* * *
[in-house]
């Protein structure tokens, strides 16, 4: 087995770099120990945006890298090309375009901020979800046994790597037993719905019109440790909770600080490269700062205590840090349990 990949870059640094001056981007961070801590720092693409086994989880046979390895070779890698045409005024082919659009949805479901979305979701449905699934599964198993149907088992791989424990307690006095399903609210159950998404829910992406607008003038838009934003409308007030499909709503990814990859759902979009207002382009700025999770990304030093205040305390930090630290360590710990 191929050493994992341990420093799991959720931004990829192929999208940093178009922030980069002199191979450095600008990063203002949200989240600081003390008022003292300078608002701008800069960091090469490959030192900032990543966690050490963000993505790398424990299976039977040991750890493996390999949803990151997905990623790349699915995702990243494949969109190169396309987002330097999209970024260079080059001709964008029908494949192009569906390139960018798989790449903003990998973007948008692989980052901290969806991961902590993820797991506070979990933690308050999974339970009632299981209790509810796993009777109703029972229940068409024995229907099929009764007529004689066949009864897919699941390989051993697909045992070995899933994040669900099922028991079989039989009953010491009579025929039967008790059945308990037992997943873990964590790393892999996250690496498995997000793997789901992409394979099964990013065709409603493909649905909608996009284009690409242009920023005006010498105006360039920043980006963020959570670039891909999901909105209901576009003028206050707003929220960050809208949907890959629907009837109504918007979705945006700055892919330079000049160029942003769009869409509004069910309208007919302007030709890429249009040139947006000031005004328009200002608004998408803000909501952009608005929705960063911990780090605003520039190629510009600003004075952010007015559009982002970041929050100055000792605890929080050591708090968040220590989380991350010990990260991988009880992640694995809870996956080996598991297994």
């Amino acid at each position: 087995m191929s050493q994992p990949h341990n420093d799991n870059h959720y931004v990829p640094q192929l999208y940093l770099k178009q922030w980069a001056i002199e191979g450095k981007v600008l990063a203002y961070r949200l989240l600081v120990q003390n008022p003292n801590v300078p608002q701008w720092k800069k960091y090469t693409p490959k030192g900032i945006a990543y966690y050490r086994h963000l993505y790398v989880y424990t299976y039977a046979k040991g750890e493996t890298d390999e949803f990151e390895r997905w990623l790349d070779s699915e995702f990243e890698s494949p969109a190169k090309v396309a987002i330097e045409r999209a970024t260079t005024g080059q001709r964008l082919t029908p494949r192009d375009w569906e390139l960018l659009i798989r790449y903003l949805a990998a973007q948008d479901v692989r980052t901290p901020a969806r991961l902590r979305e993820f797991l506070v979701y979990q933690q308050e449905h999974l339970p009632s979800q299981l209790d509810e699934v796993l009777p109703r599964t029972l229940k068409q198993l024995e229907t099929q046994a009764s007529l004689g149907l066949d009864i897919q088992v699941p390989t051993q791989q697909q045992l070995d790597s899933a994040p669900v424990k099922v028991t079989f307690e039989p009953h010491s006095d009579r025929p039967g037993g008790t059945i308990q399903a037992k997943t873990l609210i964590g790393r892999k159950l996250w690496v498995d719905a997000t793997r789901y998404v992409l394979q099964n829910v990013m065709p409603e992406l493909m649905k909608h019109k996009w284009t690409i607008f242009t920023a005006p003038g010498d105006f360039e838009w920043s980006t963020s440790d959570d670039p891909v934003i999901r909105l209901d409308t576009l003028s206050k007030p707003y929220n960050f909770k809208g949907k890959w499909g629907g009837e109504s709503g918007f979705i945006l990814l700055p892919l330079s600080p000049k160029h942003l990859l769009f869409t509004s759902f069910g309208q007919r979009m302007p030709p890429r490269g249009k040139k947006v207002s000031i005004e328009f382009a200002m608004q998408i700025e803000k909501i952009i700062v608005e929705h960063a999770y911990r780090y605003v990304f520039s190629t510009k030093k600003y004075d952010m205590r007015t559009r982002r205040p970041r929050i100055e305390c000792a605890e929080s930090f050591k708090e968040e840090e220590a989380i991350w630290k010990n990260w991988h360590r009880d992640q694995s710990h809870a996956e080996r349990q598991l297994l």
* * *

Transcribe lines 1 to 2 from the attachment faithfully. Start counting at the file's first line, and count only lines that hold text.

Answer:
[in-house]
């Protein structure tokens, strides 16, 4: 087995770099120990945006890298090309375009901020979800046994790597037993719905019109440790909770600080490269700062205590840090349990 990949870059640094001056981007961070801590720092693409086994989880046979390895070779890698045409005024082919659009949805479901979305979701449905699934599964198993149907088992791989424990307690006095399903609210159950998404829910992406607008003038838009934003409308007030499909709503990814990859759902979009207002382009700025999770990304030093205040305390930090630290360590710990 191929050493994992341990420093799991959720931004990829192929999208940093178009922030980069002199191979450095600008990063203002949200989240600081003390008022003292300078608002701008800069960091090469490959030192900032990543966690050490963000993505790398424990299976039977040991750890493996390999949803990151997905990623790349699915995702990243494949969109190169396309987002330097999209970024260079080059001709964008029908494949192009569906390139960018798989790449903003990998973007948008692989980052901290969806991961902590993820797991506070979990933690308050999974339970009632299981209790509810796993009777109703029972229940068409024995229907099929009764007529004689066949009864897919699941390989051993697909045992070995899933994040669900099922028991079989039989009953010491009579025929039967008790059945308990037992997943873990964590790393892999996250690496498995997000793997789901992409394979099964990013065709409603493909649905909608996009284009690409242009920023005006010498105006360039920043980006963020959570670039891909999901909105209901576009003028206050707003929220960050809208949907890959629907009837109504918007979705945006700055892919330079000049160029942003769009869409509004069910309208007919302007030709890429249009040139947006000031005004328009200002608004998408803000909501952009608005929705960063911990780090605003520039190629510009600003004075952010007015559009982002970041929050100055000792605890929080050591708090968040220590989380991350010990990260991988009880992640694995809870996956080996598991297994």